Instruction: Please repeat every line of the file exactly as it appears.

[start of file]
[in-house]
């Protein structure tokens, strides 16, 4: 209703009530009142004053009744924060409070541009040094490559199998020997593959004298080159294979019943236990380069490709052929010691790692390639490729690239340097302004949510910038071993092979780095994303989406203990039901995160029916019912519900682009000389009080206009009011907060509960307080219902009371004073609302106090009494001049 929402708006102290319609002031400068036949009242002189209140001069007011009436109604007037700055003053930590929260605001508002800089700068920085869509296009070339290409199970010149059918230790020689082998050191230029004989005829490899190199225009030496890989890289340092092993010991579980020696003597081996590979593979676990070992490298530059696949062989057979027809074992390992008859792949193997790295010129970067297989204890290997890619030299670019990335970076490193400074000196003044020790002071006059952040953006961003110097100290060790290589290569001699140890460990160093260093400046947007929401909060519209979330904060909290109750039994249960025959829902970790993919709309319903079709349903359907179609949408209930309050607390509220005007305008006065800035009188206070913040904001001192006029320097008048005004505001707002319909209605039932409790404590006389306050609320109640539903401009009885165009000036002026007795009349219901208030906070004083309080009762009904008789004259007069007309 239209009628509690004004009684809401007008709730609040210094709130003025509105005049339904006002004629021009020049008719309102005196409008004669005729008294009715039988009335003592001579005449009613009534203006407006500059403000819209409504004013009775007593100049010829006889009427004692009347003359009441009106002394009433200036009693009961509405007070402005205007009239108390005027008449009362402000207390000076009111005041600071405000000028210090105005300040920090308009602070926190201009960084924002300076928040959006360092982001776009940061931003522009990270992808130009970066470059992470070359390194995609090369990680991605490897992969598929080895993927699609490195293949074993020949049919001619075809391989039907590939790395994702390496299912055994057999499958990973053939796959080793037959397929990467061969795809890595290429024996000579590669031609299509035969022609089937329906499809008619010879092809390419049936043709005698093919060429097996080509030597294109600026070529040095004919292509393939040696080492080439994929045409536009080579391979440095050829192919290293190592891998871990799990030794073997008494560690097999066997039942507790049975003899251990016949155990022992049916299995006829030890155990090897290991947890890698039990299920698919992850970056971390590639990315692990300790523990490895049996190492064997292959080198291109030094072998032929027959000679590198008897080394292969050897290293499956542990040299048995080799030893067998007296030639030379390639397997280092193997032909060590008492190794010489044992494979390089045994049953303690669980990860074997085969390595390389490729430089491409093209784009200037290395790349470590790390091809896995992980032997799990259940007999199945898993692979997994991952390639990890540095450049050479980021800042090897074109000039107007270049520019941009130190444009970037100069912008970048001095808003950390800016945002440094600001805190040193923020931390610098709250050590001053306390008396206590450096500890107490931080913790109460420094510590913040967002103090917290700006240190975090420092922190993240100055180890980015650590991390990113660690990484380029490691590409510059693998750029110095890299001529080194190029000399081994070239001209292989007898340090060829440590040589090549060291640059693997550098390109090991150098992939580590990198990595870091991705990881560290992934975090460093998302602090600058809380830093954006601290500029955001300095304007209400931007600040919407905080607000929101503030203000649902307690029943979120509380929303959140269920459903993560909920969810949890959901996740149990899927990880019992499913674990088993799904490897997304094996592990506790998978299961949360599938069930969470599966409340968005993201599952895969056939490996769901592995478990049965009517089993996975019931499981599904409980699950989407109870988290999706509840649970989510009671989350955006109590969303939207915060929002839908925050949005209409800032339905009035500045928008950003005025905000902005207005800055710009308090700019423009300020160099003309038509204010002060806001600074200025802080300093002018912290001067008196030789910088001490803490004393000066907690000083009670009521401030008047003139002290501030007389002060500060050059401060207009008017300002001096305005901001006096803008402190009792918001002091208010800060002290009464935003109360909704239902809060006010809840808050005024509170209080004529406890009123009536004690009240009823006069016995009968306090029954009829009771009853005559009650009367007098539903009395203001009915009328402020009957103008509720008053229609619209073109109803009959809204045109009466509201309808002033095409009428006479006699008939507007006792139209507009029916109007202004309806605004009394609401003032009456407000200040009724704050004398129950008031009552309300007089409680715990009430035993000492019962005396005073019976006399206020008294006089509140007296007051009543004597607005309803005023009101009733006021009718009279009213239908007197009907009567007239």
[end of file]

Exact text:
[in-house]
């Protein structure tokens, strides 16, 4: 209703009530009142004053009744924060409070541009040094490559199998020997593959004298080159294979019943236990380069490709052929010691790692390639490729690239340097302004949510910038071993092979780095994303989406203990039901995160029916019912519900682009000389009080206009009011907060509960307080219902009371004073609302106090009494001049 929402708006102290319609002031400068036949009242002189209140001069007011009436109604007037700055003053930590929260605001508002800089700068920085869509296009070339290409199970010149059918230790020689082998050191230029004989005829490899190199225009030496890989890289340092092993010991579980020696003597081996590979593979676990070992490298530059696949062989057979027809074992390992008859792949193997790295010129970067297989204890290997890619030299670019990335970076490193400074000196003044020790002071006059952040953006961003110097100290060790290589290569001699140890460990160093260093400046947007929401909060519209979330904060909290109750039994249960025959829902970790993919709309319903079709349903359907179609949408209930309050607390509220005007305008006065800035009188206070913040904001001192006029320097008048005004505001707002319909209605039932409790404590006389306050609320109640539903401009009885165009000036002026007795009349219901208030906070004083309080009762009904008789004259007069007309 239209009628509690004004009684809401007008709730609040210094709130003025509105005049339904006002004629021009020049008719309102005196409008004669005729008294009715039988009335003592001579005449009613009534203006407006500059403000819209409504004013009775007593100049010829006889009427004692009347003359009441009106002394009433200036009693009961509405007070402005205007009239108390005027008449009362402000207390000076009111005041600071405000000028210090105005300040920090308009602070926190201009960084924002300076928040959006360092982001776009940061931003522009990270992808130009970066470059992470070359390194995609090369990680991605490897992969598929080895993927699609490195293949074993020949049919001619075809391989039907590939790395994702390496299912055994057999499958990973053939796959080793037959397929990467061969795809890595290429024996000579590669031609299509035969022609089937329906499809008619010879092809390419049936043709005698093919060429097996080509030597294109600026070529040095004919292509393939040696080492080439994929045409536009080579391979440095050829192919290293190592891998871990799990030794073997008494560690097999066997039942507790049975003899251990016949155990022992049916299995006829030890155990090897290991947890890698039990299920698919992850970056971390590639990315692990300790523990490895049996190492064997292959080198291109030094072998032929027959000679590198008897080394292969050897290293499956542990040299048995080799030893067998007296030639030379390639397997280092193997032909060590008492190794010489044992494979390089045994049953303690669980990860074997085969390595390389490729430089491409093209784009200037290395790349470590790390091809896995992980032997799990259940007999199945898993692979997994991952390639990890540095450049050479980021800042090897074109000039107007270049520019941009130190444009970037100069912008970048001095808003950390800016945002440094600001805190040193923020931390610098709250050590001053306390008396206590450096500890107490931080913790109460420094510590913040967002103090917290700006240190975090420092922190993240100055180890980015650590991390990113660690990484380029490691590409510059693998750029110095890299001529080194190029000399081994070239001209292989007898340090060829440590040589090549060291640059693997550098390109090991150098992939580590990198990595870091991705990881560290992934975090460093998302602090600058809380830093954006601290500029955001300095304007209400931007600040919407905080607000929101503030203000649902307690029943979120509380929303959140269920459903993560909920969810949890959901996740149990899927990880019992499913674990088993799904490897997304094996592990506790998978299961949360599938069930969470599966409340968005993201599952895969056939490996769901592995478990049965009517089993996975019931499981599904409980699950989407109870988290999706509840649970989510009671989350955006109590969303939207915060929002839908925050949005209409800032339905009035500045928008950003005025905000902005207005800055710009308090700019423009300020160099003309038509204010002060806001600074200025802080300093002018912290001067008196030789910088001490803490004393000066907690000083009670009521401030008047003139002290501030007389002060500060050059401060207009008017300002001096305005901001006096803008402190009792918001002091208010800060002290009464935003109360909704239902809060006010809840808050005024509170209080004529406890009123009536004690009240009823006069016995009968306090029954009829009771009853005559009650009367007098539903009395203001009915009328402020009957103008509720008053229609619209073109109803009959809204045109009466509201309808002033095409009428006479006699008939507007006792139209507009029916109007202004309806605004009394609401003032009456407000200040009724704050004398129950008031009552309300007089409680715990009430035993000492019962005396005073019976006399206020008294006089509140007296007051009543004597607005309803005023009101009733006021009718009279009213239908007197009907009567007239």